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HPV Vaccine Gardasil Does Not Increase Blood Clot Risk in Women

New data refute previous studies

Two human papillomavirus (HPV) vaccines are currently approved by the FDA: quadrivalent Gardasil (Merck) and bivalent Cervarix (GlaxoSmithKline).

A new post-approval study of more than 1.6 million Danish women has shown that quadrivalent HPV vaccination does not increase the risk of venous thromboembolism (VTE) at any time within 42 days of receiving the immunization.

The data were presented in a research letter published July 9 in JAMA.

Researchers obtained information on vaccination, the use of oral contraceptives, the use of anticoagulants, and the outcome of a first hospital diagnosis of VTE not related to pregnancy, surgery, or cancer from Danish registers. Cases were followed from October 2006 to July 2013. The main risk period for VTE was defined as 1 to 42 days after vaccination.

From a source population of 1,613,798 women, including 500,345 (31%) who received the quadrivalent HPV vaccine, the investigators identified 4,375 incident cases of VTE. Of these, 889 women (20%) were vaccinated during the study period.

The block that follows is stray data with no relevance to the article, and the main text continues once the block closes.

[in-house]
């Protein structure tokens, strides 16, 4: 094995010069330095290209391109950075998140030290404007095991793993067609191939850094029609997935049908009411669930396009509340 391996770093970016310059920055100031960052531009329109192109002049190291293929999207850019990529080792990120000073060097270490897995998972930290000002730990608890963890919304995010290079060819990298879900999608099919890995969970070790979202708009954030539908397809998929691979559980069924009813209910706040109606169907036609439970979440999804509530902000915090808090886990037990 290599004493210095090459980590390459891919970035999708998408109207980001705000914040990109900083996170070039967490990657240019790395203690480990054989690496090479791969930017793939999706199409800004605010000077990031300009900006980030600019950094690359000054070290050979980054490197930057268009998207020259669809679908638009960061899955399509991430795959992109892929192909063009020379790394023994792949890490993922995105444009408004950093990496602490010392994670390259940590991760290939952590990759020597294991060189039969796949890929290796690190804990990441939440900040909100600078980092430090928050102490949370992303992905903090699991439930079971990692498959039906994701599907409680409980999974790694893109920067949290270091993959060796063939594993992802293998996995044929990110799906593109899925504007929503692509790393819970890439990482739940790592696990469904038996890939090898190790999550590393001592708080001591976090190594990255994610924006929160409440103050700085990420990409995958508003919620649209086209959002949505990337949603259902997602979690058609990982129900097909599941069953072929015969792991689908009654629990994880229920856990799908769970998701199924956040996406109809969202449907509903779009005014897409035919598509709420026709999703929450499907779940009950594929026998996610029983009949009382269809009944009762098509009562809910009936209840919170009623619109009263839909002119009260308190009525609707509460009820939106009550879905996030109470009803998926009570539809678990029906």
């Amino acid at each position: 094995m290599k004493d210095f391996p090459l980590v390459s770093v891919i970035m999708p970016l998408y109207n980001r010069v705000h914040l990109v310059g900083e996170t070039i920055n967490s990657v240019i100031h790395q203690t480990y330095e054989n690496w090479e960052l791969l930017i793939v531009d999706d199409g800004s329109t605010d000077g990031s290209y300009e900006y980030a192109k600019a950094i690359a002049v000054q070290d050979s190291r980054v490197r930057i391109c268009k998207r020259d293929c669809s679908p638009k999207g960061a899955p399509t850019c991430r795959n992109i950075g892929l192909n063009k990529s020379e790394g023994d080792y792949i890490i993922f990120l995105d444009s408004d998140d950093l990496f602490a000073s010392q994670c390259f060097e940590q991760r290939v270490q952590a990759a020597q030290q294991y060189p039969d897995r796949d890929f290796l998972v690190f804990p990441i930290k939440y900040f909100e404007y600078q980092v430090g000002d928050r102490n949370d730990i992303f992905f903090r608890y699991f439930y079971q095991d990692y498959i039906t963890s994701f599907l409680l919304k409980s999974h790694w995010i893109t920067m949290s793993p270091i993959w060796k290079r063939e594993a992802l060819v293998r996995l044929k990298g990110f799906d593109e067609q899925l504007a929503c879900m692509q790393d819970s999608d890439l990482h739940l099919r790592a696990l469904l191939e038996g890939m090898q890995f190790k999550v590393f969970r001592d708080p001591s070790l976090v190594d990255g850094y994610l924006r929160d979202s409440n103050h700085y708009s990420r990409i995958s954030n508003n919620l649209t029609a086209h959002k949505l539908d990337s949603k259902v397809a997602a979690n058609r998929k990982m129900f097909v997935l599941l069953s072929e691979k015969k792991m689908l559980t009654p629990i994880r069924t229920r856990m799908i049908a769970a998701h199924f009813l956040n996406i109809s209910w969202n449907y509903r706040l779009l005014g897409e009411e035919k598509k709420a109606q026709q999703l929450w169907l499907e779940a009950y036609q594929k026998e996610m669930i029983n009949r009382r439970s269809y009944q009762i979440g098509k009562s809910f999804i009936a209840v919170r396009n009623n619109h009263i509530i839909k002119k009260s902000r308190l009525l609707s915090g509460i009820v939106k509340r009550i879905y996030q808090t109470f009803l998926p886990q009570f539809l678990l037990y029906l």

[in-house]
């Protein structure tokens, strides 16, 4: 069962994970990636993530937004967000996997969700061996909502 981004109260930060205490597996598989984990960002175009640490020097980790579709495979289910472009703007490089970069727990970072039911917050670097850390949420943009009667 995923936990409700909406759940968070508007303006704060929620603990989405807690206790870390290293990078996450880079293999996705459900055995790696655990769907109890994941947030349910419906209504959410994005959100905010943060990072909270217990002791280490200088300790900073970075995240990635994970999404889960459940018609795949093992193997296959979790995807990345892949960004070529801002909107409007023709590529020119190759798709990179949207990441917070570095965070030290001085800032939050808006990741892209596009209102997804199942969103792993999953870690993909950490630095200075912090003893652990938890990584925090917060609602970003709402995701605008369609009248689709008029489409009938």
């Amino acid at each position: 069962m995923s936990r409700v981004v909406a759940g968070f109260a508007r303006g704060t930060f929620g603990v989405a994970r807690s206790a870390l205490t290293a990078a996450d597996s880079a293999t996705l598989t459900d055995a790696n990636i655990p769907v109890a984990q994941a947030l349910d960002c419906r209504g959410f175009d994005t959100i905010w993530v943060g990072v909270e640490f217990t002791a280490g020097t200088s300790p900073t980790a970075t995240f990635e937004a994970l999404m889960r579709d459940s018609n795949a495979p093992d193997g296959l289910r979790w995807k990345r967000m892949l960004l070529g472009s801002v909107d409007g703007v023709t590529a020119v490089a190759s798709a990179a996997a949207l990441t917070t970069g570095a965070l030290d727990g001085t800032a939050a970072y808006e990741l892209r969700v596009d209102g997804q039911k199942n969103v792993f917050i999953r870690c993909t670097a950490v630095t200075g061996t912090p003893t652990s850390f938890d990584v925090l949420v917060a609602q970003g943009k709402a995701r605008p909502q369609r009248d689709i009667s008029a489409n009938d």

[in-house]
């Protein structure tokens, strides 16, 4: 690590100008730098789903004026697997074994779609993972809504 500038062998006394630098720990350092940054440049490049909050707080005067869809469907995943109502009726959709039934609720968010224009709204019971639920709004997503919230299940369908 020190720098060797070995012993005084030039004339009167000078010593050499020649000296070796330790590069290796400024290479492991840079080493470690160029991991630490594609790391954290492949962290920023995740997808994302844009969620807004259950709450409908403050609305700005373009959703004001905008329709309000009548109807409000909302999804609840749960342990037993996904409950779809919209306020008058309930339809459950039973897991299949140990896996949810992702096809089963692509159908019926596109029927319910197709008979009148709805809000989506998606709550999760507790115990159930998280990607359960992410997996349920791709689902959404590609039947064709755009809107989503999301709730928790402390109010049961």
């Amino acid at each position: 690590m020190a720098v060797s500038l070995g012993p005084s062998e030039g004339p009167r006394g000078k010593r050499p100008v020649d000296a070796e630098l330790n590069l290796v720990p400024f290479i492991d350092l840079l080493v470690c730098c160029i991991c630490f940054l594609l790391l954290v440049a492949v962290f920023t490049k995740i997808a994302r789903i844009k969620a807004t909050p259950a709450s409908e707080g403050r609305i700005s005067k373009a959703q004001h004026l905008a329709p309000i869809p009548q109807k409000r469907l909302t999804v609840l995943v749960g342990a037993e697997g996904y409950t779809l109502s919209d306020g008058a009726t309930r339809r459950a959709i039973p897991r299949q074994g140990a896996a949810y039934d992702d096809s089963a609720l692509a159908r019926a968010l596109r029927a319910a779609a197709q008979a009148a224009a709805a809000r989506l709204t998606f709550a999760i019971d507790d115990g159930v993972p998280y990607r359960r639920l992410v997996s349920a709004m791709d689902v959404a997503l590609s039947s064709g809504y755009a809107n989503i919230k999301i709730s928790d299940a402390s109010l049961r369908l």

The researchers found no association between the HPV vaccine and VTE during the 42 days following vaccination. The crude incidence rates were 0.126 and 0.159 events per person-year for the risk and control periods, respectively, for an incidence ratio of 0.77. Moreover, no association between HPV vaccination and VTE was observed in various subgroup analyses, including only anticoagulant-treated cases and only exposed cases, or when adjusting for the use of oral contraceptives.

The authors noted that a potential association between quadrivalent HPV vaccination and VTE had been reported in two previous post-approval safety studies. However, one study was based on data from a passive surveillance system, and the other study included women with known risk factors for VTE.

Source: JAMA; July 9, 2014.

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